Written Off tells the story of how mental health stigma comes to have a profound impact on the lives of people diagnosed with mental illnesses. It reviews theory, research, and history - illustrated with a multitude of personal stories - in four major areas. These areas are: the prevalence and predictors of negative attitudes and behaviors toward mental illness, the impact of community attitudes and behaviors on the self-perceptions of people diagnosed with mental illness, the impact of self-perceptions on the community participation of people diagnosed with mental illness, and how to change self-perceptions through a variety of approaches.
Table of Contents
1. Why stigma matters
2. Does mental health stigma really exist?
3. What does stigma look like?
4. Who stigmatizes?
5. Responses to stigma among people diagnosed with a mental illness
6. Discredited: the impact of self-stigma on identity and community participation
7. Stigma by association: the impact of stigma on family members and professionals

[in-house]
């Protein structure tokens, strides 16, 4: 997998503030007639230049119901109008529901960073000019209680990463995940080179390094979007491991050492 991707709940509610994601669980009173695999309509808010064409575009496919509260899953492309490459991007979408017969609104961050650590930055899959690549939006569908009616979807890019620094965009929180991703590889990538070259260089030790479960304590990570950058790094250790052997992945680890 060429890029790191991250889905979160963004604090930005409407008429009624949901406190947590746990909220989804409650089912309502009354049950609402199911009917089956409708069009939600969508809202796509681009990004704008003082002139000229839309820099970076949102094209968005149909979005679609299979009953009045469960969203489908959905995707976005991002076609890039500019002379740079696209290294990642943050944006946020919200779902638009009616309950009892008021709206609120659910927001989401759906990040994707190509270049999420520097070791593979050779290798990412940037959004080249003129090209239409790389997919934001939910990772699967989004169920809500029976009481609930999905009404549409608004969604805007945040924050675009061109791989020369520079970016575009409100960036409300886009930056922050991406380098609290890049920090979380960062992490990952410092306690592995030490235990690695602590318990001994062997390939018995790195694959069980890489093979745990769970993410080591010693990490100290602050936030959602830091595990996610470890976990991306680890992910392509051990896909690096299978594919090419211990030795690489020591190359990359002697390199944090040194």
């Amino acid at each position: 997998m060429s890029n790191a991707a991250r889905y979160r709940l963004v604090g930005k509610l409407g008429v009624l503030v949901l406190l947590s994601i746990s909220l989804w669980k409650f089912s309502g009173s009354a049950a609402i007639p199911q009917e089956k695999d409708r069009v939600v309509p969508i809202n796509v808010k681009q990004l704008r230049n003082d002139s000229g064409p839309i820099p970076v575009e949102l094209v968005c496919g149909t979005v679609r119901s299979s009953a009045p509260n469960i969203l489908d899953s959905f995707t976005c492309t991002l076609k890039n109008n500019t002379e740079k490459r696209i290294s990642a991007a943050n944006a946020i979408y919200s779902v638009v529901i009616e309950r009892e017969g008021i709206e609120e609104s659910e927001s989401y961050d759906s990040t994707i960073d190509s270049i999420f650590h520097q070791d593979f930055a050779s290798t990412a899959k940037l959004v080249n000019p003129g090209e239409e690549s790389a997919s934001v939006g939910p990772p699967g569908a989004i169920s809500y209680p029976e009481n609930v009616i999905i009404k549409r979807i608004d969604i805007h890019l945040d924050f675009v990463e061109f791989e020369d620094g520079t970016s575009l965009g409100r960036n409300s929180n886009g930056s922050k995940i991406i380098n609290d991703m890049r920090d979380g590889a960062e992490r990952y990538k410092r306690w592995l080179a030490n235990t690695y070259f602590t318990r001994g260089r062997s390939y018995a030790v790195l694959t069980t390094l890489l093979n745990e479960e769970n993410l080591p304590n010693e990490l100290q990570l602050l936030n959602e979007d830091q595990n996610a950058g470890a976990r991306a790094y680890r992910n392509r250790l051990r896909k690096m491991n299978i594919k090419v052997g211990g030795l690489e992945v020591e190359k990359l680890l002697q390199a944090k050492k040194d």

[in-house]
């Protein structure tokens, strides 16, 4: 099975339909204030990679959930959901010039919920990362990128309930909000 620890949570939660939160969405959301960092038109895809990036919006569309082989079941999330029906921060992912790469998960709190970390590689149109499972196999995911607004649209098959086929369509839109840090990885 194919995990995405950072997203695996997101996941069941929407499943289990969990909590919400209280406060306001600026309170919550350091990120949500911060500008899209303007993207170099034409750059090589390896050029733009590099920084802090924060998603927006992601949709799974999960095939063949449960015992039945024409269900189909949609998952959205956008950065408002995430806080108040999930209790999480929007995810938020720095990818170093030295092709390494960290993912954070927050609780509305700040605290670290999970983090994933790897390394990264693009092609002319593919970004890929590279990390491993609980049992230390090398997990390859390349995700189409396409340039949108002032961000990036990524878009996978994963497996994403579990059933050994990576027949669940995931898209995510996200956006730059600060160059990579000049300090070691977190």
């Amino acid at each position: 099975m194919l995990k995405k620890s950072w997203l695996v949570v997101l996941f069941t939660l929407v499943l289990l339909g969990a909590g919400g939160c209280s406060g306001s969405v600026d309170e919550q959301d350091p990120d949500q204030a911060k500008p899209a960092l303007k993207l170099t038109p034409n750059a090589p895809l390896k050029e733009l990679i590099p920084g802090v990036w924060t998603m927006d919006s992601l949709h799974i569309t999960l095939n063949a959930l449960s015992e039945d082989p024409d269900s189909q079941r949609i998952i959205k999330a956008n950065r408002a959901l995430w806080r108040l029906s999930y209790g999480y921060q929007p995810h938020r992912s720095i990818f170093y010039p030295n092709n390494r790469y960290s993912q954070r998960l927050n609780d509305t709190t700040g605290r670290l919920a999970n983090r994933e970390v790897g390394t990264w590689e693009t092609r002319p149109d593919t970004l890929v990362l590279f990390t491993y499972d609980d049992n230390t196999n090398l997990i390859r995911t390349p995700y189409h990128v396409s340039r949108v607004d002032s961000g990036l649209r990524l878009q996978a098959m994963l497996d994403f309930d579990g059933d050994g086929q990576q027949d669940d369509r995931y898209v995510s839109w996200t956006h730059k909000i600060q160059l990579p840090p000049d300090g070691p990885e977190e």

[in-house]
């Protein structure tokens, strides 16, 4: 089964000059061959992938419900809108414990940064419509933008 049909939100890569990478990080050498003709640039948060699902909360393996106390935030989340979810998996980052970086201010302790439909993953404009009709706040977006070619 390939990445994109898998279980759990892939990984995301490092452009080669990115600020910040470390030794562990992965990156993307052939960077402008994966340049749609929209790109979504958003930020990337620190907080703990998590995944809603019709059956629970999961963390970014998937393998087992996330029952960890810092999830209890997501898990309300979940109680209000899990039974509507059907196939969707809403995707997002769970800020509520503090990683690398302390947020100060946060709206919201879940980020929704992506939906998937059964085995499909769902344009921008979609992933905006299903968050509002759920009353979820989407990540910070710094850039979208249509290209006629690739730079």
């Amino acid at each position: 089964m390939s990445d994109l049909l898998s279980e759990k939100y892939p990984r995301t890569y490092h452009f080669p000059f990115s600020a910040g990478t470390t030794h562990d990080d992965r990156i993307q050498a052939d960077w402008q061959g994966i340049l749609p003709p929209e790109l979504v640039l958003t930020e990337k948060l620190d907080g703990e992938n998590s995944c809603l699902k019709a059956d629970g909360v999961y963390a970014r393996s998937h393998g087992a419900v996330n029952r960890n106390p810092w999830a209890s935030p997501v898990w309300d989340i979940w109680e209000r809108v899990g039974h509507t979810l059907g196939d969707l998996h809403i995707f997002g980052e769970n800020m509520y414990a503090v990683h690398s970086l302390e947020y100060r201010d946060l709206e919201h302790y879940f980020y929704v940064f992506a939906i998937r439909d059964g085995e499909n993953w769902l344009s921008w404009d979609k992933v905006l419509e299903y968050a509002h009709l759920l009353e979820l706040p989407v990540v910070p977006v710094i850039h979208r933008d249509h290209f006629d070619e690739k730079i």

8. The possibility of change: peer-led options
9. The possibility of change and interventions: professional options
10. Where do we go from here?
About the Author:
Philip T. Yanos, Ph.D., is Professor of Psychology at John Jay College, City University of New York. He is an Associate Editor for the journal Stigma and Health, and the interim Director of Clinical Training for the clinical psychology Ph.D. program at John Jay College. Yanos is the co-developer of 'Narrative Enhancement and Cognitive Therapy', a group-based treatment which addresses the effects of self-stigma among people with mental illness. This treatment approach has been translated into five languages. He is the author of over eighty articles and book chapters, and is the principal investigator on two recent large, federally-funded projects.